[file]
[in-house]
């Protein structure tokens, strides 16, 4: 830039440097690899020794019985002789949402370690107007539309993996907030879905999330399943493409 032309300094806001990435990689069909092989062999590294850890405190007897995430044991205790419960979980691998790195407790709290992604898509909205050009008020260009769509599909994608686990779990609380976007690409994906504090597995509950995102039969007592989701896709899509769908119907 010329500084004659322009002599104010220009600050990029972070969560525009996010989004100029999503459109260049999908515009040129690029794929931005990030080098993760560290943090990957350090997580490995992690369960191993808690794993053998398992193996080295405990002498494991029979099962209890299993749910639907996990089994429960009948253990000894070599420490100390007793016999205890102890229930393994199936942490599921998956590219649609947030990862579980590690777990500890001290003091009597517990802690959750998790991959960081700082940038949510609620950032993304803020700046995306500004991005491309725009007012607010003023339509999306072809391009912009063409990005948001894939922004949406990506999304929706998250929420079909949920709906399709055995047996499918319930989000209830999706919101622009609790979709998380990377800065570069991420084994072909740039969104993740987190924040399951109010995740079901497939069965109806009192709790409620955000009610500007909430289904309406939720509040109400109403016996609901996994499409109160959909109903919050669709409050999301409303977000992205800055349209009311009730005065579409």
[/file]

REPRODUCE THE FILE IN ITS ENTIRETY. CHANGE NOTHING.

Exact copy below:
[in-house]
């Protein structure tokens, strides 16, 4: 830039440097690899020794019985002789949402370690107007539309993996907030879905999330399943493409 032309300094806001990435990689069909092989062999590294850890405190007897995430044991205790419960979980691998790195407790709290992604898509909205050009008020260009769509599909994608686990779990609380976007690409994906504090597995509950995102039969007592989701896709899509769908119907 010329500084004659322009002599104010220009600050990029972070969560525009996010989004100029999503459109260049999908515009040129690029794929931005990030080098993760560290943090990957350090997580490995992690369960191993808690794993053998398992193996080295405990002498494991029979099962209890299993749910639907996990089994429960009948253990000894070599420490100390007793016999205890102890229930393994199936942490599921998956590219649609947030990862579980590690777990500890001290003091009597517990802690959750998790991959960081700082940038949510609620950032993304803020700046995306500004991005491309725009007012607010003023339509999306072809391009912009063409990005948001894939922004949406990506999304929706998250929420079909949920709906399709055995047996499918319930989000209830999706919101622009609790979709998380990377800065570069991420084994072909740039969104993740987190924040399951109010995740079901497939069965109806009192709790409620955000009610500007909430289904309406939720509040109400109403016996609901996994499409109160959909109903919050669709409050999301409303977000992205800055349209009311009730005065579409």